My heart goes out to the innocent victims who were murdered by a privileged white kind who couldn’t get a girl to sleep with him.
A parent of one of the victims blamed the murder of his son on guns and the NRA. The guns didn’t kill anybody. The person using the gun did. Here it is as succinct as an explanation you can get, delivered by the character Shane in the 1953 film of the same name:
“A gun is a tool, Marian; no better or no worse than any other tool: an axe, a shovel or anything. A gun is as good or as bad as the man using it. Remember that.”
We’ve learned that six people were not murdered with a gun. A new report contends that Elliot Rodger “is believed to have used a machete and hammer to slaughter his first three victims in an apartment he planned to turn into a personal torture and killing chamber.”
None of this is any comfort to the parents whose children were murdered. But blaming the NRA and guns is not the solution.
Elliot Rodger had a long history of mental and emotional problems. “Simon Astaire, a family friend, said [the Rodger’s son] had been seeing therapists since the age of eight, including virtually ‘every day’ while at high school.” Maybe a stable home life might have helped. Elliott’s parents are divorced. It’s possible that Elliott’s father’s nude photography hobby was a contributing factor to his son’s warped view of women.
There were certainly warning signs of trouble. “Police visited him . . . after being alerted by his mother to disturbing videos on YouTube. But officers had not watched the videos and did not search the apartment.” How could they? They did not have probable cause. The parents could have checked up on in. I’m sure they are second guessing themselves at this very moment.
There are other factors that can feed someone who has mental and relational issues. There are numerous triggers for someone like Elliot. Family life is an important factor. Preoccupation with sex is another. It’s a story when a person does NOT have sex before marriage. It’s almost obligatory that young people have numerous sex partners. It’s a rite of passage.
What isn’t sold with sex today? There’s no escaping its distortions.
“Everybody’s doing it but me; therefore, something must be wrong with me. I’ll fix that.” What is right or wrong anymore? Who can say?
There’s another aspect to this story that liberals do not want to consider since they do not believe it can be mentioned as a factor: culture.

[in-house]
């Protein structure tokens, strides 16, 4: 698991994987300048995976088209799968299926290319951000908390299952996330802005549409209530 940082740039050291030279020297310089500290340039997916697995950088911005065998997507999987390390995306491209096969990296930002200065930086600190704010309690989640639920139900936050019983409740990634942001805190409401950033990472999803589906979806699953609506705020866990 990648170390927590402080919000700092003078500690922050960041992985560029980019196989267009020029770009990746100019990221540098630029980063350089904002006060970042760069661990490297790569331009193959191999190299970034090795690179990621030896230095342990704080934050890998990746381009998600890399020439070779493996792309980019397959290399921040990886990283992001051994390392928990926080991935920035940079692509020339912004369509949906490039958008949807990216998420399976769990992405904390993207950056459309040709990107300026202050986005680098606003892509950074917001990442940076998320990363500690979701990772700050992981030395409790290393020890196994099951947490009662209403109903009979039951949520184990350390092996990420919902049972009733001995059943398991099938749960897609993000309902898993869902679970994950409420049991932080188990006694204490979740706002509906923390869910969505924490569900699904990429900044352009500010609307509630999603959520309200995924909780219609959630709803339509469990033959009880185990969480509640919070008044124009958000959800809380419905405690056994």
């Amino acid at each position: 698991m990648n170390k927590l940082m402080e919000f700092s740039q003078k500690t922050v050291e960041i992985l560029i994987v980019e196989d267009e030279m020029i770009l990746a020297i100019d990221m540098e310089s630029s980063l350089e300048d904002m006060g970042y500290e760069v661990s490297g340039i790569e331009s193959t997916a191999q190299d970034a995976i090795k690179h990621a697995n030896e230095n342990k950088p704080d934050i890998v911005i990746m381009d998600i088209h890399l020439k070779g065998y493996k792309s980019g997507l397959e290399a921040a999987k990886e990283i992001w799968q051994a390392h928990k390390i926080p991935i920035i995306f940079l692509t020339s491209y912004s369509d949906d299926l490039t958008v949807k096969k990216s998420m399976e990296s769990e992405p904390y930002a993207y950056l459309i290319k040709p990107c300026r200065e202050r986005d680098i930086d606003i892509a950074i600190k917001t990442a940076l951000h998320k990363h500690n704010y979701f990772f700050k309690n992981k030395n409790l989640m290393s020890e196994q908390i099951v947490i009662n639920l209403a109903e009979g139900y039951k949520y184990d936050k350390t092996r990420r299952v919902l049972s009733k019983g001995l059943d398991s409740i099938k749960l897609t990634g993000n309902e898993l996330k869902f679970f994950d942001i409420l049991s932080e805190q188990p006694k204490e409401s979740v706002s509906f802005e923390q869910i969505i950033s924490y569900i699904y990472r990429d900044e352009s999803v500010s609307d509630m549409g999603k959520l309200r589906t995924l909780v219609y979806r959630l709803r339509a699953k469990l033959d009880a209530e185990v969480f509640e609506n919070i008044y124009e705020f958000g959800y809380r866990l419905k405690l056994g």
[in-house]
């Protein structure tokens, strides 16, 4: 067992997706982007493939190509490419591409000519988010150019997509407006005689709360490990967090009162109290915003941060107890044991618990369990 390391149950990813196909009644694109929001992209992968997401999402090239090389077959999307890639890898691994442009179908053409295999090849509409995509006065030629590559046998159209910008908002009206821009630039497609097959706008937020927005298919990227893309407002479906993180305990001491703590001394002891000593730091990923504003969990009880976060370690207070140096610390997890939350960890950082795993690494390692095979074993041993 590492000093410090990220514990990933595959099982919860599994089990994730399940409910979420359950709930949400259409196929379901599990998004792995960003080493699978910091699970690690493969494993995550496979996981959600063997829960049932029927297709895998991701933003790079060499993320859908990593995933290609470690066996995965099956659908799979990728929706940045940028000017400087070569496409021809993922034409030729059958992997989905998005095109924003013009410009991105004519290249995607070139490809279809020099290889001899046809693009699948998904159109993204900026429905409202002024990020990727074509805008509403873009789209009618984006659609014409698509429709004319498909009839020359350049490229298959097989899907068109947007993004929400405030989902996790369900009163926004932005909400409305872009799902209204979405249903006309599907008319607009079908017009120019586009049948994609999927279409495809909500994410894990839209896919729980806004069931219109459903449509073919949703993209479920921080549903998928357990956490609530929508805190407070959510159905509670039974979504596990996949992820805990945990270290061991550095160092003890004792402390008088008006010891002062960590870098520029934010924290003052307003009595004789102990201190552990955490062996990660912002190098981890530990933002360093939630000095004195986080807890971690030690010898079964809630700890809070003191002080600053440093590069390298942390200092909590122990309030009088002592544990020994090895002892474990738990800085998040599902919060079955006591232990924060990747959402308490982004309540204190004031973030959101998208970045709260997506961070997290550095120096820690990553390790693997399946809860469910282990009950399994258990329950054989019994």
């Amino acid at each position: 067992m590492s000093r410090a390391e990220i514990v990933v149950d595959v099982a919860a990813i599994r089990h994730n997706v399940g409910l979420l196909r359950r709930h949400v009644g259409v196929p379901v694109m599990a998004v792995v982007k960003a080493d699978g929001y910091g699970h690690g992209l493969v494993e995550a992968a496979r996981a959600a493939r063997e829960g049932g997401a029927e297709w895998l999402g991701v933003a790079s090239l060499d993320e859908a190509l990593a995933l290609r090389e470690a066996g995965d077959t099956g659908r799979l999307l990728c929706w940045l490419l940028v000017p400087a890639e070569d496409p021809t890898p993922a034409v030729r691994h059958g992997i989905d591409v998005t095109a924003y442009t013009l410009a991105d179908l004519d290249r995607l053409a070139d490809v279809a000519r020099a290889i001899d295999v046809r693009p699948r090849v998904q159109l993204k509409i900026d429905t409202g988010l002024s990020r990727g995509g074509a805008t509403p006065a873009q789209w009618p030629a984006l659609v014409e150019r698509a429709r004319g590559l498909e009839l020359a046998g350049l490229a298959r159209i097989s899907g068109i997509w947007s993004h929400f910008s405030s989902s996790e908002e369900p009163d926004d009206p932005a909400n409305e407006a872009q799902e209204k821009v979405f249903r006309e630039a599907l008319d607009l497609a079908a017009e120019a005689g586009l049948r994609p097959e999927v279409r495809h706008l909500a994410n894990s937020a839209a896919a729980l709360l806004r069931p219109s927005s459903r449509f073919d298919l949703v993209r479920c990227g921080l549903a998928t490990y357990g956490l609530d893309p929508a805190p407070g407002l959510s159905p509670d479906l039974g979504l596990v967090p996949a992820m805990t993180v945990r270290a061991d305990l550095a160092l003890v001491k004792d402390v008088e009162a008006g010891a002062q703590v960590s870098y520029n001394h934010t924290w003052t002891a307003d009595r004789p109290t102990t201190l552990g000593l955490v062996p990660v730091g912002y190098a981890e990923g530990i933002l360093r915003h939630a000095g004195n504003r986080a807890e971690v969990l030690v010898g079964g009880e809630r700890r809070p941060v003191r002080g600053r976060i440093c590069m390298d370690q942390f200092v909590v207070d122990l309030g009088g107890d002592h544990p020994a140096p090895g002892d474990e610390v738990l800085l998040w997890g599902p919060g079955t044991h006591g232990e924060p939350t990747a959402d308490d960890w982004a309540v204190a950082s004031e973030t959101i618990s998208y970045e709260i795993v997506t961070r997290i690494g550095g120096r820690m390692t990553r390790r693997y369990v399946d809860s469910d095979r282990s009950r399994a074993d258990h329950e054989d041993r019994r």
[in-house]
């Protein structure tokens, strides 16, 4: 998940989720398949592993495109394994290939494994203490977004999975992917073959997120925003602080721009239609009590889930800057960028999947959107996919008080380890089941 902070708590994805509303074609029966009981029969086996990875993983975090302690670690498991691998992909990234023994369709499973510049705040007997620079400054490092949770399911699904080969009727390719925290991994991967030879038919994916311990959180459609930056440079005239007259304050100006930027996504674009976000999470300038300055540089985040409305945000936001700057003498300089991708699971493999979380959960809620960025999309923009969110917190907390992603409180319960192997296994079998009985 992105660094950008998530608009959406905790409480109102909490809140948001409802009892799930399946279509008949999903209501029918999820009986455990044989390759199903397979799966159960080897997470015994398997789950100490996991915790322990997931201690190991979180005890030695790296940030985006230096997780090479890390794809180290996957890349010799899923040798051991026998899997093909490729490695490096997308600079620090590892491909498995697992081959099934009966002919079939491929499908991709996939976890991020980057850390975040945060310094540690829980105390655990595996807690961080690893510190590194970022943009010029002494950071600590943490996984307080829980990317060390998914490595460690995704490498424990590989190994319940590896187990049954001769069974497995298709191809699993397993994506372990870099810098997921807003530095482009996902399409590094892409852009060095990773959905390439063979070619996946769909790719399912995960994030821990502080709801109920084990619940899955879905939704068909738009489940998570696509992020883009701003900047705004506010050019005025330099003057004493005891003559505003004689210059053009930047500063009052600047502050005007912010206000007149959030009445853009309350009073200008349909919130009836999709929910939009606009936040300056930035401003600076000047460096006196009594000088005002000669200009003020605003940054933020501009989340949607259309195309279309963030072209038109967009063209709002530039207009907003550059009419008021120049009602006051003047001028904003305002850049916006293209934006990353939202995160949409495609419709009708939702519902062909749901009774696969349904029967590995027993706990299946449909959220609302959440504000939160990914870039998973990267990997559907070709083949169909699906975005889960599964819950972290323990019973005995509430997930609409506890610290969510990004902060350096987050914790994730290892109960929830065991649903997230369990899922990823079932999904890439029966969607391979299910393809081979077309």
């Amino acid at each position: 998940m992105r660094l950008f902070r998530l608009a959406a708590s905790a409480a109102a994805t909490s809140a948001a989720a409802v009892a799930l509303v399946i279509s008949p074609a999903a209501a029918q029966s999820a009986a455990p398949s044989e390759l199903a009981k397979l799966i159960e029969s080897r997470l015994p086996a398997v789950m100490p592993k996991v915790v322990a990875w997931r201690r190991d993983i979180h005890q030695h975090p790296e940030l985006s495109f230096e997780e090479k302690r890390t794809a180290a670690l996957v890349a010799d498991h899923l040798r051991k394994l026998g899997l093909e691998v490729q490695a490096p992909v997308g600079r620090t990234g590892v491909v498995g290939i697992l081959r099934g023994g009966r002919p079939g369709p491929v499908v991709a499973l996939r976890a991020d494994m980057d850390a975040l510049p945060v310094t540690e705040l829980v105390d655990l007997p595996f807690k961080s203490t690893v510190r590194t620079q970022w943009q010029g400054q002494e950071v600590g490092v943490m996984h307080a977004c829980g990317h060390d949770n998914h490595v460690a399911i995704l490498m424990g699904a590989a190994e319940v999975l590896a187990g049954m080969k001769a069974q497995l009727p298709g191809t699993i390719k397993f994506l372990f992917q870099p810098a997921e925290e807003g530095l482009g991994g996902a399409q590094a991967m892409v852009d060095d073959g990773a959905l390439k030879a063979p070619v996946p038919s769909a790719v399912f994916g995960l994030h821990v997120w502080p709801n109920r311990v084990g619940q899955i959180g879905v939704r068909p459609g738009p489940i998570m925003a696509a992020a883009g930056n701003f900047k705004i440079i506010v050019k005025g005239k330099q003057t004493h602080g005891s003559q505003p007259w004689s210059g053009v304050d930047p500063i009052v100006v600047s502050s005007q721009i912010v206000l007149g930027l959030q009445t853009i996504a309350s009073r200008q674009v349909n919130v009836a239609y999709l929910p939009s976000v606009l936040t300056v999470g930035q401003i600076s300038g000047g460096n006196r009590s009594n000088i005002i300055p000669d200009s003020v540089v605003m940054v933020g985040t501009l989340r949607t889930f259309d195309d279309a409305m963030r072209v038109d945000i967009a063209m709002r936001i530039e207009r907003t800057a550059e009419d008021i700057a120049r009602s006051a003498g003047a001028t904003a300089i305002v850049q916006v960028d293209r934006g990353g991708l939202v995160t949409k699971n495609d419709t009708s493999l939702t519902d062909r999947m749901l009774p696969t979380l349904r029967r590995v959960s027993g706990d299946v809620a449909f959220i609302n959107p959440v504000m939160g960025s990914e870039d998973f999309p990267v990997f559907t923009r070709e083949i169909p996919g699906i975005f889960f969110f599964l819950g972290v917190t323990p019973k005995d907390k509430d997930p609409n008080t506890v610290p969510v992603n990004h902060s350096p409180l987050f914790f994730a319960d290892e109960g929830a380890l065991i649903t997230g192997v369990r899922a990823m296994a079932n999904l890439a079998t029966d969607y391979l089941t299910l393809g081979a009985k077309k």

Mike Adams makes some good points about how moral relativism and the celebration of killing can be a witch’s brew for some people. There’s not just one thing that leads someone to snap:
“Let’s look at the role of the media in celebrating the death of young people and desensitizing us all to death through Hollywood film and television shows. Rodger, in particular, was reportedly the son of an Assistant Director who worked on the Hunger Games films: a series that depicts young people killing each other as a survival sport in a dystopian police state society.
“That movie, as important as the message is for resistance against government tyranny and Orwellian oppression, nevertheless desensitizes us against acts of violence against children. But this is just the beginning of a system of cultural programming that produces psychopathic killers like Elliott Rodger.
“There are also seemingly countless television shows these days that openly celebrate death and murder. The show Dexter, for example, celebrates the life of a ‘revenge killer’ who meticulously plans his murders, but who only murders ‘people who deserve it’ such as other killers, rapists, etc.
“In fact, the cold, calculated strategy of Rodger eerily resembles that of the star in the Dexter television series. As Rodgers explains in his own manifesto:
‘The first people I would have to kill are my two housemates, to secure the entire apartment for myself as my personal torture and killing chamber… After that, I will start luring people into my apartment, knock them out with a hammer, and slit their throats. I will torture some of the good looking people before I kill them, assuming that the good looking ones had the best sex lives.’
“In other words, Rodger sees himself playing the morally justified role of killing women who deserve to be killed, in his own mind. Although he is clearly twisted and demented at some level, TV shows like Dexter drive home the message that ‘it’s okay to kill people if they deserve it.’”
In the end, Elliot Rodger is responsible for his crimes, but we can’t discount the major worldview shift we’re seeing in our time as a factor in distorting his perception of reality. We’re going to see more of this type of behavior.